By Tracy Frydberg - May 29, 2018
Originally appeared here in the Times of Israel
Yad Vashem’s new exhibit, “They Say There is No Land,” is a powerful narrative tracking the Jewish people’s 2,000-year desire to return to the Land of Israel. It was a yearning that became most urgent during the Holocaust.
The Jerusalem-based Holocaust museum created the exhibit in honor of the State of Israel’s 70th anniversary. The display highlights Israel’s historical and religious importance to the Jewish people, before turning to European Jewry’s connection to the land through Zionism between 1933 and 1948.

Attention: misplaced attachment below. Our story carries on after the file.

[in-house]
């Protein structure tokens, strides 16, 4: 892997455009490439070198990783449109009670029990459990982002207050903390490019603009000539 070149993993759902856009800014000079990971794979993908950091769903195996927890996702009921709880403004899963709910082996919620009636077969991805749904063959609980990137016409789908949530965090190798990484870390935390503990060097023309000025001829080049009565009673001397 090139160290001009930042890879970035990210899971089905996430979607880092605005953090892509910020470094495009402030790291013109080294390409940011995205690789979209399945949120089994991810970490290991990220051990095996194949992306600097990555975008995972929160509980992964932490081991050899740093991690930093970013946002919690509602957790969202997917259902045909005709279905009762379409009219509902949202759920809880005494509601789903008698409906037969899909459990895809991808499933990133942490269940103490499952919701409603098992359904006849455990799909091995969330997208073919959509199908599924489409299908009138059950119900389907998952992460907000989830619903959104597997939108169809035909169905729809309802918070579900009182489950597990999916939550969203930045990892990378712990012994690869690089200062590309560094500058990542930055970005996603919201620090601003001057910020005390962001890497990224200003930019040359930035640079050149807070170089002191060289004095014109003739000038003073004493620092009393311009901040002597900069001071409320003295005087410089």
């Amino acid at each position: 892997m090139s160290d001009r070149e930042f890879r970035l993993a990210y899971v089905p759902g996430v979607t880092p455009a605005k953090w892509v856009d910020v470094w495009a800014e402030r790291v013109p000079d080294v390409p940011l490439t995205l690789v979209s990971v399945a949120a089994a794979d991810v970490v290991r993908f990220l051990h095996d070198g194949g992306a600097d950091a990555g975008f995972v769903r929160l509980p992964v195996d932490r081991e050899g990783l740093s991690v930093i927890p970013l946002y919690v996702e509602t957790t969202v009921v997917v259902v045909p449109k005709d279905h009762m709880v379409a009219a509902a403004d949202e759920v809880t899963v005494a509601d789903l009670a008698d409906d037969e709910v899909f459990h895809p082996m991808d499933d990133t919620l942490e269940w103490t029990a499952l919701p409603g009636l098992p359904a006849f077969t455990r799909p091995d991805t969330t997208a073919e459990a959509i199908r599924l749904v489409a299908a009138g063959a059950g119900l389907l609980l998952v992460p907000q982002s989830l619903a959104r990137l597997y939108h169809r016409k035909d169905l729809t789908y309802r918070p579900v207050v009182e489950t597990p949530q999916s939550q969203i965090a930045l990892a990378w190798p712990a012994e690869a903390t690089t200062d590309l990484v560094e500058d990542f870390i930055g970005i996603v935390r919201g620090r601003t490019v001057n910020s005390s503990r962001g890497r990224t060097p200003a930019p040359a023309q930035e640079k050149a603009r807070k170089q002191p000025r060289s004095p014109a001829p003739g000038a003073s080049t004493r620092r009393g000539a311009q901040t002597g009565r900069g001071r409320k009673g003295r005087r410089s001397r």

Holocaust survivors whose memorabilia is on display and museum curators met with members of the press Tuesday morning before the exhibit opened to the general public later in the day.
The contents of the exhibit — children’s artwork, letters to loved ones, photos and hand-drawn maps — hung on freshly painted navy walls and sat in glass cases still noticeably free of fingerprints. The collection presents a look at Zionism as a beacon of hope — freedom for a Jewish people helplessly trapped in Hitler’s grasp. Read More